Lessons Learned from Denver Broncos', John Elway's 2012 Draft Strategy
Trading Tim Tebow and signing Peyton Manning marked the strongest sign yet that Executive VP John Elway is the clear captain of the Denver Broncos ship. With the quarterback situation more in line with his philosophy, the 2012 draft would signify a clear sign of Elway's vision of the Broncos' present and future. What did we learn about the way Elway thinks?
|2||57||Brock Osweiler||QB||Arizona State|
|3||67||Ronnie Hillman||RB||San Diego State|
|4||101||Omar Bolden||CB||Arizona State|
The Broncos Are Willing to Gamble That Other Teams Don't Think the Way They Do
The team traded down twice from No. 25 to No. 36, recouping only the 101st pick, when the dust settled. They ended up taking defensive tackle Derek Wolfe, missing out on potential blue chip fits at running back when Doug Martin and David Wilson went after their second trade from 31 to 36.
While Wolfe is a very solid prospect, the Broncos obviously felt confident that they could trade down and not miss out on him. So confident that they gave up 180 points on the Jimmy Johnson pick value chart and recouped only 96 when the two trades are added together. In other words, they were so sure that Wolfe would be there at 36 that they took less than market value for their picks on the clock.
Elway confirmed this after the first round:
We thought we’d be able to get the same people at 36 that we could at 31—or have the same pool of players there at 36 as we did at 31.
This approach came into play again when the team took Brock Osweiler to be their quarterback of the future in the late second round. Osweiler was speculated to be going as high as the late first before the draft. It's possible that Denver did not have 100-percent clarity that Osweiler was its target, but it's more likely that the Broncos correctly gauged the price that any other team would pay for Osweiler as lower than the 57th overall pick.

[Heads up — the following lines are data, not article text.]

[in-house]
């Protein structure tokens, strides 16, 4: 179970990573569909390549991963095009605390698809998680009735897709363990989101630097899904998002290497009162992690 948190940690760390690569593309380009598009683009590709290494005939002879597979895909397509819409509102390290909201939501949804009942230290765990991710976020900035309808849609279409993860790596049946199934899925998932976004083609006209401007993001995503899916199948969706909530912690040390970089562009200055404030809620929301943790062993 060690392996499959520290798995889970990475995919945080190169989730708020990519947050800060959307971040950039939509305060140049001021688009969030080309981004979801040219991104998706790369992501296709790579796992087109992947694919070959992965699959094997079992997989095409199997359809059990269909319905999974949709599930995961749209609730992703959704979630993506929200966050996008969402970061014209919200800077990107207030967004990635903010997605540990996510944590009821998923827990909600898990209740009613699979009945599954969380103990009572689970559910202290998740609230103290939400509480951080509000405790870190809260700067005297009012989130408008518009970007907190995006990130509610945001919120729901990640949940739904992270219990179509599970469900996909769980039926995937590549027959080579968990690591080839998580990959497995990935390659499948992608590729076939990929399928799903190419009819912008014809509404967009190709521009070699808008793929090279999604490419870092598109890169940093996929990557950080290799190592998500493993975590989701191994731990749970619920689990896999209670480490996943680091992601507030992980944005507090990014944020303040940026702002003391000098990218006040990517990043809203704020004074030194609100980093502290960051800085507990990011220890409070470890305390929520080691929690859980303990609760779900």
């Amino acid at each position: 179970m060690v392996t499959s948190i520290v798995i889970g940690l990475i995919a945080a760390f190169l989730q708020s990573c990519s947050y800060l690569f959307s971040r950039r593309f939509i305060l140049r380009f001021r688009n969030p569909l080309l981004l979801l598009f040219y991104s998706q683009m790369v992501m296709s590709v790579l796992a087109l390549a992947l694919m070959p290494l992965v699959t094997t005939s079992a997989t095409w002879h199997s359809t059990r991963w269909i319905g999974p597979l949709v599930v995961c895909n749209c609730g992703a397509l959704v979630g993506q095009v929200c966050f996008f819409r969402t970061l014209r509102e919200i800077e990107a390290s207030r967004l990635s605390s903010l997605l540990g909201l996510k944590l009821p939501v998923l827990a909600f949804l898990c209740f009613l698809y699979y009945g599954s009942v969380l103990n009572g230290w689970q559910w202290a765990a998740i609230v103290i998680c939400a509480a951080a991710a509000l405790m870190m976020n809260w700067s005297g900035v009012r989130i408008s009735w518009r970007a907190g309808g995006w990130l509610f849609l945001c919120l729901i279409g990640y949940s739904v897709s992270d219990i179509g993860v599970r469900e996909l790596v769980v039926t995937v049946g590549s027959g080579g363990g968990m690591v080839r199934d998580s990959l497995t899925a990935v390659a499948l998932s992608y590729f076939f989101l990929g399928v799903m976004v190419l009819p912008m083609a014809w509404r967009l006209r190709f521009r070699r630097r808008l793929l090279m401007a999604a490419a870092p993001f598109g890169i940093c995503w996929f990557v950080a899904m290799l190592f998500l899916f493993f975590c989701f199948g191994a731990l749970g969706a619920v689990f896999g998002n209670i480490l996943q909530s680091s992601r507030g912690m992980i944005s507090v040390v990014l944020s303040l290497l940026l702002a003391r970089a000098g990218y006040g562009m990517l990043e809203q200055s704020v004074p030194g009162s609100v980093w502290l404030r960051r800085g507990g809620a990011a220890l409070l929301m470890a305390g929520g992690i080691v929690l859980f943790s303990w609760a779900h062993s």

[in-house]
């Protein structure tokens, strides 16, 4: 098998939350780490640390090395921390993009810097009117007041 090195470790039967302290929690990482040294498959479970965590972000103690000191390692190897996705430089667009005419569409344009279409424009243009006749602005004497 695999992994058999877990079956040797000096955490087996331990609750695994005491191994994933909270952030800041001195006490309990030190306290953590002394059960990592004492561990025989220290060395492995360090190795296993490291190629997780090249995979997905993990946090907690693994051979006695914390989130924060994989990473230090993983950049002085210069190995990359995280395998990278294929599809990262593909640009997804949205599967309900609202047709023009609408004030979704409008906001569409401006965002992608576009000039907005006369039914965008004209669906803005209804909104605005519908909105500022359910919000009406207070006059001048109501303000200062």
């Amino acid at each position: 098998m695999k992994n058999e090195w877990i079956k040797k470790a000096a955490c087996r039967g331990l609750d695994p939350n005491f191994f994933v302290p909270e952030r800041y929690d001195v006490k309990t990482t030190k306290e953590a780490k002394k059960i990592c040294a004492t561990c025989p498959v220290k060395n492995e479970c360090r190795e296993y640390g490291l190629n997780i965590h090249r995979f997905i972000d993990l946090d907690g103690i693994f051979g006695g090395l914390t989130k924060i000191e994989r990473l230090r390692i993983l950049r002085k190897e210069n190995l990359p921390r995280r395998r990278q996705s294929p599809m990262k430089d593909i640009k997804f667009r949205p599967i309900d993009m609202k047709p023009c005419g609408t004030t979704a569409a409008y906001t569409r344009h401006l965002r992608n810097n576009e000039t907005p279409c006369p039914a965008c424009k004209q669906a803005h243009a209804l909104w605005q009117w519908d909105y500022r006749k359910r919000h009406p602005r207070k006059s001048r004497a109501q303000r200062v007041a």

The Broncos Wanted a Smaller, Quicker Back Than Willis McGahee in the Peyton Manning Offense
Elway and company traded out of the 31st pick, which could have landed them Doug Martin, a true workhorse back. Instead, they traded up to the 67th pick, giving up the 87th and 120th (which is a 46-point win on the pick value chart) to get Ronnie Hillman. Hillman is a 5'9", 200 lb. back who relies on quickness. Martin is a 5'9", 223 lb. back who relies on power and balance between the tackles.
Isaiah Pead and LaMichael James, two other smaller, quicker backs, went in the second half of the second round. That probably gave the Broncos the sense of urgency to move up for Hillman, who Jeff Legwold of the Denver Post said was maybe the biggest reach of their draft when compared to where other teams probably had Hillman on their boards.
Only Lamar Miller, who went 97th, fit the bill as an explosive back among those left on the board that were worthy of a mid-round pick, but the Broncos might have had him as an injury red flag. It's likely that they had a short list of backs that fit in the Manning offense, and Hillman was the last one available.
Elway said after the draft that they did not believe that Hillman would be there at No. 87. He added that phone calls made after the draft proved that belief to be true. He called Hillman "electric" and a "great change of pace from what we have."
The Broncos Rely on Previously-built Relationships in Trades and Player Selections
The Hillman trade was made with Cleveland, who also acquired Peyton Hillis and a pair of draft picks from the Broncos for Brady Quinn two years ago. The first trade-down in the first round was with New England, with whom the Broncos traded up in 2010 to get Tim Tebow. The two teams also swapped picks in 2010, with the Broncos getting Laurence Maroney as part of the deal.
The Broncos also drafted two players who match current players on their roster down to school and position. Fourth-round pick Philip Blake will compete with 2010 pick J.D. Walton to start at center. Blake succeeded Walton at the position at Baylor. Sixth-round pick Danny Trevathan is a clone of former Kentucky linebacker and current Denver Bronco Wesley Woodyard.
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